Java Sea

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Location of the Java Sea

The Java Sea (Indonesian: Laut Jawa) is a large (320,000[citation needed] km²) shallow sea on the Sunda Shelf. It was formed as sea levels rose at the end of the last ice age.[1] The Java Sea lies between the Indonesian islands of Borneo to the north, Java to the south; Sumatra to the west, and Sulawesi to the east. Karimata Strait to its northwest links it to the South China Sea.

Fishing is an important economic activity in the Java Sea. There are over 3,000 species of marine life in the area. A number of national parks exist in the area such as Karimunjawa. The Thousand Islands are located north of Jakarta. The area around the Java Sea is a popular tourist destination. Scuba diving offers a chance to explore and photograph underwater caverns, wrecks, coral, sponges, and other marine life.

The Battle of the Java Sea, during February and March 1942, was one of the costliest naval battles of World War II. The naval forces of the Netherlands, Britain, Australia, and the US were nearly destroyed trying to defend Java from Japanese attack.

Extent[edit]

Coast of Java Sea off Anyer.

The International Hydrographic Organization (IHO) defines the Java Sea as being one of the waters of the East Indian Archipelago. The IHO defines its limits as follows:[2]

On the North. By the Southern limit of the South China Sea [Lucipara Point (3°14′S 106°05′E / 3.233°S 106.083°E / -3.233; 106.083) thence to Tanjong Nanka, the Southwest extremity of Banka Island, through this island to Tanjong Berikat the Eastern point (2°34′S 106°51′E / 2.567°S 106.850°E / -2.567; 106.850), on to Tanjong Djemang (2°36′S 107°37′E / 2.600°S 107.617°E / -2.600; 107.617) in Billiton, along the North coast of this island to Tanjong Boeroeng Mandi (2°46′S 108°16′E / 2.767°S 108.267°E / -2.767; 108.267) and thence a line to Tanjong Sambar (3°00′S 110°19′E / 3.000°S 110.317°E / -3.000; 110.317) the Southwest extreme of Borneo], the South coast of Borneo and the Southern limit of Makassar Strait [By a line from the Southwestern extreme of Celebes (5°37′S 119°27′E / 5.617°S 119.450°E / -5.617; 119.450), through the Southern point of Tana Keke, to the Southern extreme of Laoet (4°06′S 116°06′E / 4.100°S 116.100°E / -4.100; 116.100) thence up the West coast of that island to Tanjong Kiwi and thence across to Tanjong Petang, Borneo (3°37′S 115°57′E / 3.617°S 115.950°E / -3.617; 115.950) at the Southern end of Laoet Strait].

On the East. By the Western limit of Flores Sea [A line from Tg Sarokaja (8°22′S 117°10′E / 8.367°S 117.167°E / -8.367; 117.167) to the Western Paternoster island (7°26′S 117°08′E / 7.433°S 117.133°E / -7.433; 117.133) thence to the Northeastern Postiljon Island (6°33′S 118°49′E / 6.550°S 118.817°E / -6.550; 118.817) and to the West point of Laikang Bay, Celebes].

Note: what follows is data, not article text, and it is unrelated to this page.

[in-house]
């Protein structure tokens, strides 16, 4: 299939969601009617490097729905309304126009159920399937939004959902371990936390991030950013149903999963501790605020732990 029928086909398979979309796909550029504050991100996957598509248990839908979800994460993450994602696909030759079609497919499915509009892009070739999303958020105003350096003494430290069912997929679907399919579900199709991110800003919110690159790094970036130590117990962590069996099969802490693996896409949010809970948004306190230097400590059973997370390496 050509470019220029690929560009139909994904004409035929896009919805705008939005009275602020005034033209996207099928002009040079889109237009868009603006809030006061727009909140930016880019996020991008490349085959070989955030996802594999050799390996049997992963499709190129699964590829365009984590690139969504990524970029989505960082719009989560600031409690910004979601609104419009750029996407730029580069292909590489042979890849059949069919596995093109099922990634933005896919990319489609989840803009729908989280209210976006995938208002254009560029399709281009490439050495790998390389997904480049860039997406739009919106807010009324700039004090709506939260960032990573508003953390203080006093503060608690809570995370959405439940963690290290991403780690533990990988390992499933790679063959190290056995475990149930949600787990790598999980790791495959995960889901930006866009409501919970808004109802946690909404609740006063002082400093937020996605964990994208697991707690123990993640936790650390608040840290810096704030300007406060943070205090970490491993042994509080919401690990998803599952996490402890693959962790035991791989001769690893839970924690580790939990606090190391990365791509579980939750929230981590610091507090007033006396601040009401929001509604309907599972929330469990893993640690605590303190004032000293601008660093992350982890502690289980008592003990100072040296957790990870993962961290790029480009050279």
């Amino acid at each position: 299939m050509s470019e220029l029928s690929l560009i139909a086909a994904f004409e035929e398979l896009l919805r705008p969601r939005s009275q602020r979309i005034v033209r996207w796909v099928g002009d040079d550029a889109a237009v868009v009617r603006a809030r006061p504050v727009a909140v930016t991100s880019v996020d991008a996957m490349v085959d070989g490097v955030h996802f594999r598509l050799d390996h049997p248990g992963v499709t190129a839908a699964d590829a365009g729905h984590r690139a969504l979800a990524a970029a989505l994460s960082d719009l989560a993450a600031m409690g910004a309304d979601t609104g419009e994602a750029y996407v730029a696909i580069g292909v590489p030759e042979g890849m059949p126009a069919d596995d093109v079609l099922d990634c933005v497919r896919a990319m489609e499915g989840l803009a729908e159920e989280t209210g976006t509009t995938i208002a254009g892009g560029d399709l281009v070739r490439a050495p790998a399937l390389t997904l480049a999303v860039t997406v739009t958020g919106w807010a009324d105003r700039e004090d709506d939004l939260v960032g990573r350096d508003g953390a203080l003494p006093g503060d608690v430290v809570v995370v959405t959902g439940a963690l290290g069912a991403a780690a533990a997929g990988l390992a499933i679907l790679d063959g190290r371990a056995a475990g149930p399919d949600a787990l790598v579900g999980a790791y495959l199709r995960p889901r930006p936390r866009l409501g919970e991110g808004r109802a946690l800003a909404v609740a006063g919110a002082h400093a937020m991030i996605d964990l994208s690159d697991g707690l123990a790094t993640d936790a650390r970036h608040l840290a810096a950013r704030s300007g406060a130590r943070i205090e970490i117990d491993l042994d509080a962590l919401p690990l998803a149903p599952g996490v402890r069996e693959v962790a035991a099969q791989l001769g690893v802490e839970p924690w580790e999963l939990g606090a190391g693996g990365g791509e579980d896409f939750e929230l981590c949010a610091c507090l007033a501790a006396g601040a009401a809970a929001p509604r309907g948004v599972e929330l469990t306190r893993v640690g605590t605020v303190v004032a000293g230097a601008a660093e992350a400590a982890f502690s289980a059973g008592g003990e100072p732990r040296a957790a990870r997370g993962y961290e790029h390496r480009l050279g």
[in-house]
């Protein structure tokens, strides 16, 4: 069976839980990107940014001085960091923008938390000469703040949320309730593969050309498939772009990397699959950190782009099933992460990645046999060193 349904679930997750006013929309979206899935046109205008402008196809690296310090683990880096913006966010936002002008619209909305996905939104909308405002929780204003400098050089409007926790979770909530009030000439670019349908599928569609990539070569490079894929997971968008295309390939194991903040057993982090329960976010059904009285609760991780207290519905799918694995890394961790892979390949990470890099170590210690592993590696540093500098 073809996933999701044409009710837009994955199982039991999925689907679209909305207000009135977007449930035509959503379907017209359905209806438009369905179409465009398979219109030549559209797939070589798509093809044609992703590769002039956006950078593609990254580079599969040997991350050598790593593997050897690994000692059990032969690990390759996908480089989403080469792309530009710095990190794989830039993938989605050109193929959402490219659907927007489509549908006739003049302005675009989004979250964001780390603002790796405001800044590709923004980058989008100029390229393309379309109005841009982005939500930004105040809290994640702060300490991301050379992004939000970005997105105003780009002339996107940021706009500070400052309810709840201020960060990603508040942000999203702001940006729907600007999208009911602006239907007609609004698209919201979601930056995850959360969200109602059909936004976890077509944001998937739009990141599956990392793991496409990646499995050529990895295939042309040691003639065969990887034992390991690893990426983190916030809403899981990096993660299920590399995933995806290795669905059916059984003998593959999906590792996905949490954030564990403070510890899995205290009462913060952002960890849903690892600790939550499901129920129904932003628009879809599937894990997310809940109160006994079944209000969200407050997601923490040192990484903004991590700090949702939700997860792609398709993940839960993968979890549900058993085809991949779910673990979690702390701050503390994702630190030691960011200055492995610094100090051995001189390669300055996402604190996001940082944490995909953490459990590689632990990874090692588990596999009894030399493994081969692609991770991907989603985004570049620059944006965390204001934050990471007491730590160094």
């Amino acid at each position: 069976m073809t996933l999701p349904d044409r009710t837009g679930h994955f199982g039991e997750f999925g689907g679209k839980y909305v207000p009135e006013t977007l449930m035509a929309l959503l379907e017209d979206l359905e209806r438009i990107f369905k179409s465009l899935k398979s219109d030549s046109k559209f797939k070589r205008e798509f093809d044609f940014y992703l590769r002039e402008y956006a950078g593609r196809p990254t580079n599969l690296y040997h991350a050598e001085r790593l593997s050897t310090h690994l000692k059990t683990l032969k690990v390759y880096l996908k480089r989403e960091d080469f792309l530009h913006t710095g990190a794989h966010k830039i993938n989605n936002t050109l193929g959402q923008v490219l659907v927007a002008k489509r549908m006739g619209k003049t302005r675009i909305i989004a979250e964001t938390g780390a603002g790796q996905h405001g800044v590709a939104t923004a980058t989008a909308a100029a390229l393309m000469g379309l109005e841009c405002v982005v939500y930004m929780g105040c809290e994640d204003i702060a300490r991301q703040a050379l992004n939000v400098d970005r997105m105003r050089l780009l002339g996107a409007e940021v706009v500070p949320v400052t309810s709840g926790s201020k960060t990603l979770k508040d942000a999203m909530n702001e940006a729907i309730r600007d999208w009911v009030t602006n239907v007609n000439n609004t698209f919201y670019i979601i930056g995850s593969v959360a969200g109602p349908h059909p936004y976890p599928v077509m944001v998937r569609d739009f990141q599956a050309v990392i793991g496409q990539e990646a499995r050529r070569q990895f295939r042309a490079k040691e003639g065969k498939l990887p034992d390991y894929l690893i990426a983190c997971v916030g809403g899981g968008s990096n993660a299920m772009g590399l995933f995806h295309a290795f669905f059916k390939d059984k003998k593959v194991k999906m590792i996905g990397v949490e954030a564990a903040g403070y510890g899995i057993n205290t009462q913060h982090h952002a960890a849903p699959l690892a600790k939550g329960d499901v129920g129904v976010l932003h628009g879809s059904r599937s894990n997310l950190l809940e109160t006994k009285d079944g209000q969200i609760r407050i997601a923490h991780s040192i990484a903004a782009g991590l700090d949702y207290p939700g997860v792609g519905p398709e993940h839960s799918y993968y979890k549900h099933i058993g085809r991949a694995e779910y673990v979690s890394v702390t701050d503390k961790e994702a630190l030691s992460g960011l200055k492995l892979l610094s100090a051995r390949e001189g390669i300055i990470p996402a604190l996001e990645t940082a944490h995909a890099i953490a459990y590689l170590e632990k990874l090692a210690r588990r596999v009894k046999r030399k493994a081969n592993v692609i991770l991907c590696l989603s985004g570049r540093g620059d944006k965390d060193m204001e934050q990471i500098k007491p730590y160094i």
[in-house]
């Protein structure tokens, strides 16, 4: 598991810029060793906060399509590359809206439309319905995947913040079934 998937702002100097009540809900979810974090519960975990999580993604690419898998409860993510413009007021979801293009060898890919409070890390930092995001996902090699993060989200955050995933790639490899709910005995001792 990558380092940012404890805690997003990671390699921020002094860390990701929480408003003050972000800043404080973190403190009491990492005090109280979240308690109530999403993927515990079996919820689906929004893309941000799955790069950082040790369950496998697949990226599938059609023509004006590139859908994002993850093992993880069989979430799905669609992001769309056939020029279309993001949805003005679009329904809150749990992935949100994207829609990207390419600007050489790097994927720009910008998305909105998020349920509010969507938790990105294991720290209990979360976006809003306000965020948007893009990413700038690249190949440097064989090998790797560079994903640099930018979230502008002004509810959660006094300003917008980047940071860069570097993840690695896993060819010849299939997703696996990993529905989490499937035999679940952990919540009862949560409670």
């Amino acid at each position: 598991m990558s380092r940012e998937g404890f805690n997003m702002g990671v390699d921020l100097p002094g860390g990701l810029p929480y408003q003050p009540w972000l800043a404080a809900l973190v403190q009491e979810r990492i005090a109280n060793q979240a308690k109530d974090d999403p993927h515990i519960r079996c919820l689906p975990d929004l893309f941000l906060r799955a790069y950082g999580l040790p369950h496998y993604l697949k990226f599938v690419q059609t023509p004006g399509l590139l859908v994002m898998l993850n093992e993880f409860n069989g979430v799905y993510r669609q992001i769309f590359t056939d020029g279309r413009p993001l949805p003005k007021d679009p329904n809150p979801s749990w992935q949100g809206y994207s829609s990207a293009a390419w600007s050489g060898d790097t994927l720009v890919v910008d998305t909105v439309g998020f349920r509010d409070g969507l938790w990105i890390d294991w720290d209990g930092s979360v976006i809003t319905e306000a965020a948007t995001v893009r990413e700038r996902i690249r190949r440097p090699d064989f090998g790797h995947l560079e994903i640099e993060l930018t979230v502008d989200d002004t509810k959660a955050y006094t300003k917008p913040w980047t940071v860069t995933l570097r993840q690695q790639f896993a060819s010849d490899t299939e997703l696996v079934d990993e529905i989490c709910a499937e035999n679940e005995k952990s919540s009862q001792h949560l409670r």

On the South. By the Northern and Northwestern limits of Bali Sea [A line from the Western Paternoster Island to the East point of Sepandjang and thence through this island to the West point of Gedeh Bay on the South coast of Kangean (7°01′S 115°18′E / 7.017°S 115.300°E / -7.017; 115.300). A line from the West point of Gedeh Bay, Kangean Island, to Tg Sedano, the Northeast extreme of Java and down the East coast to Tg Bantenan, the Southeast extreme of the island], the North and West coasts of Java to Java Hoofd (6°46′S 105°12′E / 6.767°S 105.200°E / -6.767; 105.200) its Western point, and thence a line to Vlakke Hoek (5°55′S 104°35′E / 5.917°S 104.583°E / -5.917; 104.583) the Southern extreme of Sumatra.

On the West. The East coast of Sumatra between Vlakke Hoek and Lucipara Point (3°14′S 106°05′E / 3.233°S 106.083°E / -3.233; 106.083).

References[edit]

  • Epton, Nina. The islands of Indonesia. London, Pitman 1955
  • Oosten, F. C. van The Battle of the Java Sea Publisher: London : I. Allen, 1976. ISBN 0-7110-0615-6
  • Thomas, David A. Battle of the Java Sea. London: Pan Books, 1971. ISBN 0-330-02608-9

Further reading[edit]

  • Touwen, Jeroen (editor) (2001) Shipping and trade in the Java Sea region, 1870-1940 : a collection of statistics on the major Java Sea ports ISBN 90-6718-162-5
  • (2008) "Java Sea a study on its economic impacts."

Notes[edit]

  1. ^ "Pleistocene Sea Level Maps". The Field Museum. 2003. 
  2. ^ "Limits of Oceans and Seas, 3rd edition". International Hydrographic Organization. 1953. Retrieved 7 February 2010. 

See also[edit]

Coordinates: 5°S 110°E / 5°S 110°E / -5; 110